The Puritans of the Massachusetts Bay Colony in and around Boston believed they had been called to the New World to fulfill God’s Providence. They were part of the Protestant Reformation, which they considered the most significant period of history since Christ himself walked the earth and one that would hasten the millennium.
For some twenty-five years before the publication of Cotton Mather’s Magnalia Christi Americana, there had been, according to Kenneth Silverman, calls for someone to document the history of the New England colony. Many felt that Mather’s father, Increase, was in the best position to write such a magisterial work. Thus, Cotton, being not only Increase’s son but also the grandson of two other essential contributors to the Puritan settlement of America—John Cotton and Richard Mather—felt it his familial duty to take responsibility for this monumental ecclesiastical history.
In the estimation of Silverman, the book was begun in 1693 and was compiled from diaries, Increase’s correspondence, and manuscript histories of New England by William Bradford and William Hubbard. Mather and his father also were acquainted with survivors of the first generation of settlers, or their families. Although Mather had interviewed many of them, he wanted even more information. In 1700, the manuscript of the book was sent to England for publication. After many delays and discouragements, Mather learned that it had been published in 1702. He was dismayed, however, to find that the publisher had made some three hundred typographical errors in the text.
According to Perry Miller and Thomas H. Johnson, the book’s Latin title means “great achievements of Christ in America.” The phrase originates from a Latin translation from the Greek of the book of Acts 2:11 that uses the phrase “magnalia dei,” or “wonderful works of God.” The title also might have derived from Magnalia Dei Anglicana by John Vicar, published in London in 1646. In any event, Mather’s title reflects the purpose of the book, which is to celebrate the marvelous works of Christ in the New World, particularly the rise of a Reformed Evangelical Church forced to leave a flawed Old World to practice Christianity as it was intended, and a church intended to serve as “a city on a hill,” in John Winthrop’s words, for the rest of the world to emulate. More immediately, Mather hoped to reinvigorate what he perceived as a flagging enthusiasm in his—the third—generation of New Englanders by citing the pure beliefs and heroic actions of the Puritan ancestors.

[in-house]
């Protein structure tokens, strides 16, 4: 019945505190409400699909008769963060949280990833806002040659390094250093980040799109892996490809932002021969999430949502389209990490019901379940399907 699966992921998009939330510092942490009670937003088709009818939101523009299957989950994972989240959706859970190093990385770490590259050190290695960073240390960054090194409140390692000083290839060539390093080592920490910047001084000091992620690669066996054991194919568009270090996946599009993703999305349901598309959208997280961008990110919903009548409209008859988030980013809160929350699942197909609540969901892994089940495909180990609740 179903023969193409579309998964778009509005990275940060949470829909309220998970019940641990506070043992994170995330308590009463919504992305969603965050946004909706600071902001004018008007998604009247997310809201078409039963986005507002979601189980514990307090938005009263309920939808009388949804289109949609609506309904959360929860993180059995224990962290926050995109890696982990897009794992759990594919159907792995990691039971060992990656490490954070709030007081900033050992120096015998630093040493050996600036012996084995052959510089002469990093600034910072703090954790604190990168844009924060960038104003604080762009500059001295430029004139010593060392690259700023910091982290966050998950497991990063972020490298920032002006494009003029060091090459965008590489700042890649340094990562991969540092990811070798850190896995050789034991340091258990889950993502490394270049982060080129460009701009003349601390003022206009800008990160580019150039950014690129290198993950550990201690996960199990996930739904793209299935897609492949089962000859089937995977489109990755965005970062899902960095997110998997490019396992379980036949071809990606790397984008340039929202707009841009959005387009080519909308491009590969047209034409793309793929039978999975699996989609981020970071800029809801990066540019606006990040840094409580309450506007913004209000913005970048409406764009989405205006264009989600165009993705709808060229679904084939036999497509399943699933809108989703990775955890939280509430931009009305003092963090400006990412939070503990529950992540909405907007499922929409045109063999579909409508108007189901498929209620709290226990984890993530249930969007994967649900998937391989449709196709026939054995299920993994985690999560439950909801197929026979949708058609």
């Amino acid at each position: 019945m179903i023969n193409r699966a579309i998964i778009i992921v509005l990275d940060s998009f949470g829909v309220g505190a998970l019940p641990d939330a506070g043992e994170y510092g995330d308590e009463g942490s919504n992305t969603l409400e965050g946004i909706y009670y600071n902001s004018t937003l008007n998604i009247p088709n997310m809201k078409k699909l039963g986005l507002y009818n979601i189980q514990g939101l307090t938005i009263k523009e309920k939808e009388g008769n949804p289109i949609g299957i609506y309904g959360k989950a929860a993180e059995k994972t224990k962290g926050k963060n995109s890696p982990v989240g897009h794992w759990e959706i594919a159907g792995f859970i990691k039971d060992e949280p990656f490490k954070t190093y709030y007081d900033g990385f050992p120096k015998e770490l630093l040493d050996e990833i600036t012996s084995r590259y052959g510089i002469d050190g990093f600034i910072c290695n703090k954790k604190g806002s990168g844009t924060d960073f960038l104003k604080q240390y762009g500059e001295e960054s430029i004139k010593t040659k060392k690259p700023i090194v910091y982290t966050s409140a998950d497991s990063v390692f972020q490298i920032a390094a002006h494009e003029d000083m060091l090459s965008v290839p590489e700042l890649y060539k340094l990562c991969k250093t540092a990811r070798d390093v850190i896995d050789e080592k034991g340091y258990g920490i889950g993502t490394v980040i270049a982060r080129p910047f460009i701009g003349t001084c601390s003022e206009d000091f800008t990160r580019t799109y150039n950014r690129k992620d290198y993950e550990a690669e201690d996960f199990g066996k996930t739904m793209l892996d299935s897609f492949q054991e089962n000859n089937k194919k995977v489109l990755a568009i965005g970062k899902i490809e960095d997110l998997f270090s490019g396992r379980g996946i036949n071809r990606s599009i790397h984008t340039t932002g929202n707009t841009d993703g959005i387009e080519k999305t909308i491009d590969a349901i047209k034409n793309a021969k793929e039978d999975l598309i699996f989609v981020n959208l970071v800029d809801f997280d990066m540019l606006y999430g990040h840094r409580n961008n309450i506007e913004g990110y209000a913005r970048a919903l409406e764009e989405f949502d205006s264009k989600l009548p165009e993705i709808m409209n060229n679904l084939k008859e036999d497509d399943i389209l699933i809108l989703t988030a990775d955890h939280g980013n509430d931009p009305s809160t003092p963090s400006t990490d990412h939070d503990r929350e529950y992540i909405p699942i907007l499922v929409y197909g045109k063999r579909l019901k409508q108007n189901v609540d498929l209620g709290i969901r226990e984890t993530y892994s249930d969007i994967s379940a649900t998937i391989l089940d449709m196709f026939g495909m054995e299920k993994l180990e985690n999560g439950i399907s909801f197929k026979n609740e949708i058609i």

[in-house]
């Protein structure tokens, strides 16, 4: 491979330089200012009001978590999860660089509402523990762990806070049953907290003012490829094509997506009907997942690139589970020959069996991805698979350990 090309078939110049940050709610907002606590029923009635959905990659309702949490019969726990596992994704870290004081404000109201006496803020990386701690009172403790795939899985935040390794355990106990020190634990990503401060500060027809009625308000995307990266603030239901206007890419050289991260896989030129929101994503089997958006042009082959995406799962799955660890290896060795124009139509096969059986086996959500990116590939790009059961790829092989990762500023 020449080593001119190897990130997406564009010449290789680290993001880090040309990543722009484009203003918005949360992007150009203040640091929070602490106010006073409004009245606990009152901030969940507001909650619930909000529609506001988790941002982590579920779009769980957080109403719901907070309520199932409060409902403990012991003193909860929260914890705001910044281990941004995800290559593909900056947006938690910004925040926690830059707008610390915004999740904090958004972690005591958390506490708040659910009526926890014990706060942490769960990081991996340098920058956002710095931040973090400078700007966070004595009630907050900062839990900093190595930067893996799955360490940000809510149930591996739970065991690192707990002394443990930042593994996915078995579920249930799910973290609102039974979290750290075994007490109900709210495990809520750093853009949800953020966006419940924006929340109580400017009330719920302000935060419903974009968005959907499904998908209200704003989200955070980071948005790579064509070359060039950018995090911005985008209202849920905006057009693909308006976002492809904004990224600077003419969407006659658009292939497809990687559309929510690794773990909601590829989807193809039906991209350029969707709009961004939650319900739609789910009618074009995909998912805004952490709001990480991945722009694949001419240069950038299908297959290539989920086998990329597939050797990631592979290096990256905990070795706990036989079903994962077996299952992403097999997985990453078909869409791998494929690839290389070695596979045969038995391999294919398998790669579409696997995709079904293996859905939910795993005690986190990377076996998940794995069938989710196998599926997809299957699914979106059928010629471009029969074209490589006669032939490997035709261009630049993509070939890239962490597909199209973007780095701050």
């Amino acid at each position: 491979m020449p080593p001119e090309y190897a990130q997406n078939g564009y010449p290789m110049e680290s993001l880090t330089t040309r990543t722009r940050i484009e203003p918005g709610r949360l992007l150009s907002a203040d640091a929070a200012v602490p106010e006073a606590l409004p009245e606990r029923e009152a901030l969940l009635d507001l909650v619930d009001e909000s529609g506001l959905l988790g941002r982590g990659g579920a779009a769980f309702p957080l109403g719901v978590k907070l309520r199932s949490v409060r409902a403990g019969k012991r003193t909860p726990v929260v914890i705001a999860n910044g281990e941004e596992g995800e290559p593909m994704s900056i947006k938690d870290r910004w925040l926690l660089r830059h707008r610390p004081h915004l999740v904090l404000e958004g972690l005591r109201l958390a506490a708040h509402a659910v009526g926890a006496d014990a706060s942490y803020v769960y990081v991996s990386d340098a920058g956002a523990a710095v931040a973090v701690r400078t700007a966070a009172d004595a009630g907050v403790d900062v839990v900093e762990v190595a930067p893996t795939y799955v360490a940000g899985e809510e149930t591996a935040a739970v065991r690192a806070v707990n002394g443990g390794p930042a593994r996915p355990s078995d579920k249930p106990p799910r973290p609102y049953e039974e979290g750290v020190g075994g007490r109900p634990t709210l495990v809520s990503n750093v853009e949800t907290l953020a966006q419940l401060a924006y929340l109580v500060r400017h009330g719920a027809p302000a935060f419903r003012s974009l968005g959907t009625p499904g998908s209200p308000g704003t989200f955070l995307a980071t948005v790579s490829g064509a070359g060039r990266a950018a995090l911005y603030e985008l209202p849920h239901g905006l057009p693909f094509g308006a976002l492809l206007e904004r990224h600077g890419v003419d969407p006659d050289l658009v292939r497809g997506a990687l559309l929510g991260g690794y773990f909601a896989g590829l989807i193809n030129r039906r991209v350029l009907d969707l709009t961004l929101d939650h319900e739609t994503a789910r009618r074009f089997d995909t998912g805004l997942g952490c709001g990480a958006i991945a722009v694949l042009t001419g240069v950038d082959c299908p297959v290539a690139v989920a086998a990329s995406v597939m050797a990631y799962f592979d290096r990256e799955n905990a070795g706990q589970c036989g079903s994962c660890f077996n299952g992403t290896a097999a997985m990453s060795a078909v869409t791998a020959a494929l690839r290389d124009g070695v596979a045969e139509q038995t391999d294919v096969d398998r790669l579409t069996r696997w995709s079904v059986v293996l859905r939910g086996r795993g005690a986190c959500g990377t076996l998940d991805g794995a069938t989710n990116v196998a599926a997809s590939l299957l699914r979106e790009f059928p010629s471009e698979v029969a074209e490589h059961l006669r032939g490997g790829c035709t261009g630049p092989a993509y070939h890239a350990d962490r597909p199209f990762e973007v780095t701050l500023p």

The collection of historical sketches and documents, including sermons, biographies, and historical narratives, spans eight hundred folio pages in double columns. Babette M. Levy points out that Mather includes seventeen of his previously published works, including a long biographical sketch of Sir William Phips, one of the later governors of Massachusetts. This sketch is out of proportion to the other biographies (including those of more significant people) in book 2. Such additions give the sense of a miscellany of history rather than a seamless historical narrative.
Critics have complained that the book is sprawling, heavily allusive, and pedantic. Mather’s writing style has been called artificial, turgid, fantastic, and overloaded, full of dense jungles of quotation, analogy, and other embellishments. The word “baroque” best describes an artistry that is highly ornamental, elaborate in verbal usages, and crowded with figures of speech. Many of the devices Mather employs, such as repetition, puns, paradoxes, anagrams, and other wordplay, are probably ones he found effective in the pulpit.
Although Mather was attacked as ostentatious, idiosyncratic,...
(The entire section is 1546 words.)